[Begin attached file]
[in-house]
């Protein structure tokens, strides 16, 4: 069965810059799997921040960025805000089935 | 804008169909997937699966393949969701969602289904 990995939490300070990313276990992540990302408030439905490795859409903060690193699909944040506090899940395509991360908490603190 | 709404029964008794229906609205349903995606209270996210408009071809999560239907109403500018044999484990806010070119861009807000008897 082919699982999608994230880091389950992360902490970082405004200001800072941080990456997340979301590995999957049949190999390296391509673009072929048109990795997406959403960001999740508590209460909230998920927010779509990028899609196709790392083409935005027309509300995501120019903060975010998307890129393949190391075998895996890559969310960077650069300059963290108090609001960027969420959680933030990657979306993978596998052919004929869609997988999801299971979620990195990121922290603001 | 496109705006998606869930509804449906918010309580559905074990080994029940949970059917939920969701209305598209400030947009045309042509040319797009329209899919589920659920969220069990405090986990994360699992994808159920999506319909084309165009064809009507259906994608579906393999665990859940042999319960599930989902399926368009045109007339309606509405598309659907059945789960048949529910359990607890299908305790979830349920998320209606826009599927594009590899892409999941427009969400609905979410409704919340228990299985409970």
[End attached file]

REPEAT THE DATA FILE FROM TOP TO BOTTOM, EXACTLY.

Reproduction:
[in-house]
């Protein structure tokens, strides 16, 4: 069965810059799997921040960025805000089935 | 804008169909997937699966393949969701969602289904 990995939490300070990313276990992540990302408030439905490795859409903060690193699909944040506090899940395509991360908490603190 | 709404029964008794229906609205349903995606209270996210408009071809999560239907109403500018044999484990806010070119861009807000008897 082919699982999608994230880091389950992360902490970082405004200001800072941080990456997340979301590995999957049949190999390296391509673009072929048109990795997406959403960001999740508590209460909230998920927010779509990028899609196709790392083409935005027309509300995501120019903060975010998307890129393949190391075998895996890559969310960077650069300059963290108090609001960027969420959680933030990657979306993978596998052919004929869609997988999801299971979620990195990121922290603001 | 496109705006998606869930509804449906918010309580559905074990080994029940949970059917939920969701209305598209400030947009045309042509040319797009329209899919589920659920969220069990405090986990994360699992994808159920999506319909084309165009064809009507259906994608579906393999665990859940042999319960599930989902399926368009045109007339309606509405598309659907059945789960048949529910359990607890299908305790979830349920998320209606826009599927594009590899892409999941427009969400609905979410409704919340228990299985409970």